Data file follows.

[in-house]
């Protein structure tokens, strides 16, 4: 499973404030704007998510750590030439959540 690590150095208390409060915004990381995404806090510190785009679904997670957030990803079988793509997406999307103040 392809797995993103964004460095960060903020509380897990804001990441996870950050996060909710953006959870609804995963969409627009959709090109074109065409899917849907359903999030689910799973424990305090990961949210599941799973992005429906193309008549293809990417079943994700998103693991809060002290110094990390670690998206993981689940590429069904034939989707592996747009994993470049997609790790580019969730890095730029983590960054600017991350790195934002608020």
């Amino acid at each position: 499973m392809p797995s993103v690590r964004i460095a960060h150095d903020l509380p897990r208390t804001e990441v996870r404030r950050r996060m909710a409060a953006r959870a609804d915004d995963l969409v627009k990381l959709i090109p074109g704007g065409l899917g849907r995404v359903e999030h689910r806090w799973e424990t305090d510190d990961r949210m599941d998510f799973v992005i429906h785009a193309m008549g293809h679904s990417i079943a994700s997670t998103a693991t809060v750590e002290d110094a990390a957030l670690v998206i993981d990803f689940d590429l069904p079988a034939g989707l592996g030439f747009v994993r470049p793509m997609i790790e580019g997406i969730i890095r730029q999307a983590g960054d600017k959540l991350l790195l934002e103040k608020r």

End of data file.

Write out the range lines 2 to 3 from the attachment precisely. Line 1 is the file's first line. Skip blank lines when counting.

């Protein structure tokens, strides 16, 4: 499973404030704007998510750590030439959540 690590150095208390409060915004990381995404806090510190785009679904997670957030990803079988793509997406999307103040 392809797995993103964004460095960060903020509380897990804001990441996870950050996060909710953006959870609804995963969409627009959709090109074109065409899917849907359903999030689910799973424990305090990961949210599941799973992005429906193309008549293809990417079943994700998103693991809060002290110094990390670690998206993981689940590429069904034939989707592996747009994993470049997609790790580019969730890095730029983590960054600017991350790195934002608020």
């Amino acid at each position: 499973m392809p797995s993103v690590r964004i460095a960060h150095d903020l509380p897990r208390t804001e990441v996870r404030r950050r996060m909710a409060a953006r959870a609804d915004d995963l969409v627009k990381l959709i090109p074109g704007g065409l899917g849907r995404v359903e999030h689910r806090w799973e424990t305090d510190d990961r949210m599941d998510f799973v992005i429906h785009a193309m008549g293809h679904s990417i079943a994700s997670t998103a693991t809060v750590e002290d110094a990390a957030l670690v998206i993981d990803f689940d590429l069904p079988a034939g989707l592996g030439f747009v994993r470049p793509m997609i790790e580019g997406i969730i890095r730029q999307a983590g960054d600017k959540l991350l790195l934002e103040k608020r």